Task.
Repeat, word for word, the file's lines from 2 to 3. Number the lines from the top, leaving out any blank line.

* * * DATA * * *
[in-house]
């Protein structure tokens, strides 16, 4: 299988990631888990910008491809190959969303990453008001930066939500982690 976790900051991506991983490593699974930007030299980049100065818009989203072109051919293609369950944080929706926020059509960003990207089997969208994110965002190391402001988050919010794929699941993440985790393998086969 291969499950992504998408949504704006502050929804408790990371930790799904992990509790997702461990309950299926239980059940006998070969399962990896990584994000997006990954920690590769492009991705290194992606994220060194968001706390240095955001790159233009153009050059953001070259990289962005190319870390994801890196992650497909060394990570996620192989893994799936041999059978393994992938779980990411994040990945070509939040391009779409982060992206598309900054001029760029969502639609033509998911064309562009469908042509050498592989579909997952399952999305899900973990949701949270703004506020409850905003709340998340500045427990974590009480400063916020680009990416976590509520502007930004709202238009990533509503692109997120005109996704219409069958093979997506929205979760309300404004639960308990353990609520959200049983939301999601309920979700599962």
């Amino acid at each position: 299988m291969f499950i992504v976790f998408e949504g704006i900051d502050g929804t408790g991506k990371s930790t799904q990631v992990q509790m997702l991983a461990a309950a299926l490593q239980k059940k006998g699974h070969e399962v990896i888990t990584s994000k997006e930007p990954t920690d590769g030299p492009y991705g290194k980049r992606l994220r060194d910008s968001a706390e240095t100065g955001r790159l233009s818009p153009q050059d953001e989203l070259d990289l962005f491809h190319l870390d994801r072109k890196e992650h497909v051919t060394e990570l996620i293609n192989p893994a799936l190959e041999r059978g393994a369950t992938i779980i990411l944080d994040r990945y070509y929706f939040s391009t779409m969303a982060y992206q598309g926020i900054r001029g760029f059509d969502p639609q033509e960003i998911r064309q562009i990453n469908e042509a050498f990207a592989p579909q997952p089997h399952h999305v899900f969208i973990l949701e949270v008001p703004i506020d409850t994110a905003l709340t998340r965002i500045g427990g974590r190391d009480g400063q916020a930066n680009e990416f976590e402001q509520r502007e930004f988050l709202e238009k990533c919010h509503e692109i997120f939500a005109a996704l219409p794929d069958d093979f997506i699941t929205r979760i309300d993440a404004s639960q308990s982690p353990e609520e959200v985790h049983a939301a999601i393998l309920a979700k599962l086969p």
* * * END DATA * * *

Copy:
């Protein structure tokens, strides 16, 4: 299988990631888990910008491809190959969303990453008001930066939500982690 976790900051991506991983490593699974930007030299980049100065818009989203072109051919293609369950944080929706926020059509960003990207089997969208994110965002190391402001988050919010794929699941993440985790393998086969 291969499950992504998408949504704006502050929804408790990371930790799904992990509790997702461990309950299926239980059940006998070969399962990896990584994000997006990954920690590769492009991705290194992606994220060194968001706390240095955001790159233009153009050059953001070259990289962005190319870390994801890196992650497909060394990570996620192989893994799936041999059978393994992938779980990411994040990945070509939040391009779409982060992206598309900054001029760029969502639609033509998911064309562009469908042509050498592989579909997952399952999305899900973990949701949270703004506020409850905003709340998340500045427990974590009480400063916020680009990416976590509520502007930004709202238009990533509503692109997120005109996704219409069958093979997506929205979760309300404004639960308990353990609520959200049983939301999601309920979700599962």
């Amino acid at each position: 299988m291969f499950i992504v976790f998408e949504g704006i900051d502050g929804t408790g991506k990371s930790t799904q990631v992990q509790m997702l991983a461990a309950a299926l490593q239980k059940k006998g699974h070969e399962v990896i888990t990584s994000k997006e930007p990954t920690d590769g030299p492009y991705g290194k980049r992606l994220r060194d910008s968001a706390e240095t100065g955001r790159l233009s818009p153009q050059d953001e989203l070259d990289l962005f491809h190319l870390d994801r072109k890196e992650h497909v051919t060394e990570l996620i293609n192989p893994a799936l190959e041999r059978g393994a369950t992938i779980i990411l944080d994040r990945y070509y929706f939040s391009t779409m969303a982060y992206q598309g926020i900054r001029g760029f059509d969502p639609q033509e960003i998911r064309q562009i990453n469908e042509a050498f990207a592989p579909q997952p089997h399952h999305v899900f969208i973990l949701e949270v008001p703004i506020d409850t994110a905003l709340t998340r965002i500045g427990g974590r190391d009480g400063q916020a930066n680009e990416f976590e402001q509520r502007e930004f988050l709202e238009k990533c919010h509503e692109i997120f939500a005109a996704l219409p794929d069958d093979f997506i699941t929205r979760i309300d993440a404004s639960q308990s982690p353990e609520e959200v985790h049983a939301a999601i393998l309920a979700k599962l086969p």